The water also attracts bears and mountain lions, so remember to never hike alone. It’s always a good idea to make noise so you don’t startle any animals as you approach them coming around a corner or at any point along the trails. It’s smart to carry an air horn—but only use it if needed. Should you see a mountain lion or bear, never run. Make yourself big, and blast your air horn/make noise to scare them away. Fortunately, I’ve never come across a mountain lion or bear while hiking, but I’ve seen tracks and traces, so I know they’re around. It’s rare to see them during daylight hours, but it’s possible, so always be prepared, especially if hiking in the early morning or at dusk.
Back to the trails: Beautiful and majestic ridge and canyon trails branch off from the boardwalk, with varying levels of difficulty. You can do any of the many trail loops, or make your hike an out-and-back. One of my favorite things about the preserve is that you can make your hike what you want it to be.
From the Mesquite Trail loop, you can often hear the calming sounds of the tree frog while enjoying the beautiful desert flora. From this trail, you can connect to the Canyon Trail or West Canyon Trail and go all the way to the canyon; it’s about 4.5 to 6 miles one way, depending how far you go. If you take that route, and you are not familiar with the area, I recommend turning around at the metal fence, at about 4.5 miles one way. If you continue beyond the metal fence, consider yourself warned: It’s basically open desert and can be kind of trashy, as the area seems to be used as a dumping grounds. Also, the area just beyond the fence at the edge of the canyon is often used as a shooting range. My hiking buddy and I have continued through this area, and although people are shooting away from you and into the canyons, it feels sort of like what I’d imagine a battlefield feels like. The shooters can’t see you coming through, so it can be quite frightening at times.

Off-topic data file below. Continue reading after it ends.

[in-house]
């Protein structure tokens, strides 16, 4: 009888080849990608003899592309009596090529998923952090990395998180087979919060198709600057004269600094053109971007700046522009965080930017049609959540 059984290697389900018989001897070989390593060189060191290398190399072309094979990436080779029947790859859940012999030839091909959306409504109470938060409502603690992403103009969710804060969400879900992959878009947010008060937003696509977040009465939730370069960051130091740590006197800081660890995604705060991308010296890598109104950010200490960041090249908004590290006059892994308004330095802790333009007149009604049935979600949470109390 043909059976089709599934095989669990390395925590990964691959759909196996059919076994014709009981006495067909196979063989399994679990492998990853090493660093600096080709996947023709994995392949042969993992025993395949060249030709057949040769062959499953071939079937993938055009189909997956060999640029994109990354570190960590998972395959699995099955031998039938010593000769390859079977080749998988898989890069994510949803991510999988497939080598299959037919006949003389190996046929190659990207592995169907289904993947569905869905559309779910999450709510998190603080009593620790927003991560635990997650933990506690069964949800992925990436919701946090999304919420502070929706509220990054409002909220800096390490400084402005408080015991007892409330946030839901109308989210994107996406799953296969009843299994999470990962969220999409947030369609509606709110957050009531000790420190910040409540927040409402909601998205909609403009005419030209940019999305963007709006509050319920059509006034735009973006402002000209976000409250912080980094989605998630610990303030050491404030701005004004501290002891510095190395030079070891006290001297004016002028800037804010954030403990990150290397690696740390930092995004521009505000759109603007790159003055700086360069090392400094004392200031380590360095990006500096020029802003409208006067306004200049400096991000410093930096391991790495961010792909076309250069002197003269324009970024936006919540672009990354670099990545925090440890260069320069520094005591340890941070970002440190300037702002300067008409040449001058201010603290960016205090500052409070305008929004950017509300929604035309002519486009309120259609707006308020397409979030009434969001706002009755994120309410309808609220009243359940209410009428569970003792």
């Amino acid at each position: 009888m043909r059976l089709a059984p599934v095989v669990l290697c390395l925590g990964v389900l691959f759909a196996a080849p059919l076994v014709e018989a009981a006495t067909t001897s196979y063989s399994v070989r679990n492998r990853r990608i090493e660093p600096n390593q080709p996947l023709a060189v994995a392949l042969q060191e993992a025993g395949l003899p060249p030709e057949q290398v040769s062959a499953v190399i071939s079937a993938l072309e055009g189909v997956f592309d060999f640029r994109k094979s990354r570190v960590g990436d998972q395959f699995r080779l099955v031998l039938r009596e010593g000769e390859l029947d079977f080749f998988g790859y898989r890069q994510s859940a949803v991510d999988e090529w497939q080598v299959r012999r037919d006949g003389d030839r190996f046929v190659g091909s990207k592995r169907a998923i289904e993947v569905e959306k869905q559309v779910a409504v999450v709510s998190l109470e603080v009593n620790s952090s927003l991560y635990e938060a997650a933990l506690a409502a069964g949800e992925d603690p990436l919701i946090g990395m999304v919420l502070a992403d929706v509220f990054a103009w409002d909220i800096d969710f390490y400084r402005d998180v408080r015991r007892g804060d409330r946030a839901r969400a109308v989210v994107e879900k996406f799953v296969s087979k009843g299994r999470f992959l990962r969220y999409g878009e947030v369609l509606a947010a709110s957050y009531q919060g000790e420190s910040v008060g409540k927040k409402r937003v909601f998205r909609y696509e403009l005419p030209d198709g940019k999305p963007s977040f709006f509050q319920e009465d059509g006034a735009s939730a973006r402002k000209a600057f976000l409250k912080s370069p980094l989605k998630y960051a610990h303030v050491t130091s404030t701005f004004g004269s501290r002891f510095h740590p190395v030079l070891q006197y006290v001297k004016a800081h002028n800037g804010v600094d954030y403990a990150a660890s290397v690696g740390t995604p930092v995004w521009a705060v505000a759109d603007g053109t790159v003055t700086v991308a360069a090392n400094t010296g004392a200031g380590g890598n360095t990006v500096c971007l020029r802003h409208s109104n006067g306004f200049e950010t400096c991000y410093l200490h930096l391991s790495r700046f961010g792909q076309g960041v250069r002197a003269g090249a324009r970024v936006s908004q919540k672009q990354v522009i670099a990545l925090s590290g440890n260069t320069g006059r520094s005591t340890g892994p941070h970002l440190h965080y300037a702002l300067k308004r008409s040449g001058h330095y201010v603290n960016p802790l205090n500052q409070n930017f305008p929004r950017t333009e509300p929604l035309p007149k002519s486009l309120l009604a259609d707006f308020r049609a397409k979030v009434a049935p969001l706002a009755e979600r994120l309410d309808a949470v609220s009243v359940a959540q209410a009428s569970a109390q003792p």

More than 240 species of birds have been observed in the preserve, and it is home to many animal species, especially during the spring and fall migration seasons.

More than 240 species of birds have been observed in the preserve, and it is home to many animal species, especially during the spring and fall migration seasons.